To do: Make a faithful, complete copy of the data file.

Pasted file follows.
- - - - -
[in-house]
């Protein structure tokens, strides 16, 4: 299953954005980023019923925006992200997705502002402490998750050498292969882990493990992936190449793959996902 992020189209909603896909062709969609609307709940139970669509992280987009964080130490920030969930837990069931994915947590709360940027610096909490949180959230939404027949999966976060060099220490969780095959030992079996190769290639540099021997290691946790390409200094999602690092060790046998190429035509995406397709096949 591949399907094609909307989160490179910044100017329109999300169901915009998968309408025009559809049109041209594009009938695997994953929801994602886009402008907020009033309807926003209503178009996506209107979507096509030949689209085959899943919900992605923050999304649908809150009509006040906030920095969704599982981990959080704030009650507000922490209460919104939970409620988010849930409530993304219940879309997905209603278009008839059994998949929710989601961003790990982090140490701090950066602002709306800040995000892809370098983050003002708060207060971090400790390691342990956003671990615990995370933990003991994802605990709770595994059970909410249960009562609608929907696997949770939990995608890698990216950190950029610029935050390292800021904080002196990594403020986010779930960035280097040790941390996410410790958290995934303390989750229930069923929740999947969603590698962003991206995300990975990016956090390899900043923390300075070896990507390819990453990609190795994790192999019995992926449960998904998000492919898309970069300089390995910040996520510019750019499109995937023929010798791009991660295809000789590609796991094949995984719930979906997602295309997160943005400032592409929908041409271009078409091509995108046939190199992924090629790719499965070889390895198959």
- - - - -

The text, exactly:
[in-house]
């Protein structure tokens, strides 16, 4: 299953954005980023019923925006992200997705502002402490998750050498292969882990493990992936190449793959996902 992020189209909603896909062709969609609307709940139970669509992280987009964080130490920030969930837990069931994915947590709360940027610096909490949180959230939404027949999966976060060099220490969780095959030992079996190769290639540099021997290691946790390409200094999602690092060790046998190429035509995406397709096949 591949399907094609909307989160490179910044100017329109999300169901915009998968309408025009559809049109041209594009009938695997994953929801994602886009402008907020009033309807926003209503178009996506209107979507096509030949689209085959899943919900992605923050999304649908809150009509006040906030920095969704599982981990959080704030009650507000922490209460919104939970409620988010849930409530993304219940879309997905209603278009008839059994998949929710989601961003790990982090140490701090950066602002709306800040995000892809370098983050003002708060207060971090400790390691342990956003671990615990995370933990003991994802605990709770595994059970909410249960009562609608929907696997949770939990995608890698990216950190950029610029935050390292800021904080002196990594403020986010779930960035280097040790941390996410410790958290995934303390989750229930069923929740999947969603590698962003991206995300990975990016956090390899900043923390300075070896990507390819990453990609190795994790192999019995992926449960998904998000492919898309970069300089390995910040996520510019750019499109995937023929010798791009991660295809000789590609796991094949995984719930979906997602295309997160943005400032592409929908041409271009078409091509995108046939190199992924090629790719499965070889390895198959």